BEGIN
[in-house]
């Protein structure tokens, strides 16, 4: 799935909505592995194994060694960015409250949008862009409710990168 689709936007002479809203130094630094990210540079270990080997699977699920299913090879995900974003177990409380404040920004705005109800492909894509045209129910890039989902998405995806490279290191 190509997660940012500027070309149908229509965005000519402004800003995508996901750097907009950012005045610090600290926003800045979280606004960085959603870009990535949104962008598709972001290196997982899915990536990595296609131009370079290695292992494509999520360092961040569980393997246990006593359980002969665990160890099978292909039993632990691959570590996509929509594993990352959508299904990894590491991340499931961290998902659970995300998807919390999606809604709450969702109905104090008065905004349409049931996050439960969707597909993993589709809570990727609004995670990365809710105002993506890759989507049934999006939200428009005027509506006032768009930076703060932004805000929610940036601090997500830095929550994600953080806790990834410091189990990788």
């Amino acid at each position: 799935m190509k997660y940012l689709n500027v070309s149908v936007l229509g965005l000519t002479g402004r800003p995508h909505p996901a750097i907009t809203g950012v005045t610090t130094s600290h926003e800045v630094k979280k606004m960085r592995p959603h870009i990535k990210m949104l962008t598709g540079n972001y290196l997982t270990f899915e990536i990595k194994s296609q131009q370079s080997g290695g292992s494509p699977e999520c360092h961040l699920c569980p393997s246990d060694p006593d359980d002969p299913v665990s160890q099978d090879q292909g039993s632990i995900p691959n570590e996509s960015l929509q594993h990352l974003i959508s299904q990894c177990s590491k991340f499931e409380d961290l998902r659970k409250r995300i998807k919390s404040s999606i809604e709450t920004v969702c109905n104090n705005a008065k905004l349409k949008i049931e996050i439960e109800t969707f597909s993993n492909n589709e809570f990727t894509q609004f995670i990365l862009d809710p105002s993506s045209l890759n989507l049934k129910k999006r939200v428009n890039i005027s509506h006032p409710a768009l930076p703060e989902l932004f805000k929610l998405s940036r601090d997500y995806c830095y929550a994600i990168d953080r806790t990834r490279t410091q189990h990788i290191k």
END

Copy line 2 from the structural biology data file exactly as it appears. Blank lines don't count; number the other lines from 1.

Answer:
């Protein structure tokens, strides 16, 4: 799935909505592995194994060694960015409250949008862009409710990168 689709936007002479809203130094630094990210540079270990080997699977699920299913090879995900974003177990409380404040920004705005109800492909894509045209129910890039989902998405995806490279290191 190509997660940012500027070309149908229509965005000519402004800003995508996901750097907009950012005045610090600290926003800045979280606004960085959603870009990535949104962008598709972001290196997982899915990536990595296609131009370079290695292992494509999520360092961040569980393997246990006593359980002969665990160890099978292909039993632990691959570590996509929509594993990352959508299904990894590491991340499931961290998902659970995300998807919390999606809604709450969702109905104090008065905004349409049931996050439960969707597909993993589709809570990727609004995670990365809710105002993506890759989507049934999006939200428009005027509506006032768009930076703060932004805000929610940036601090997500830095929550994600953080806790990834410091189990990788």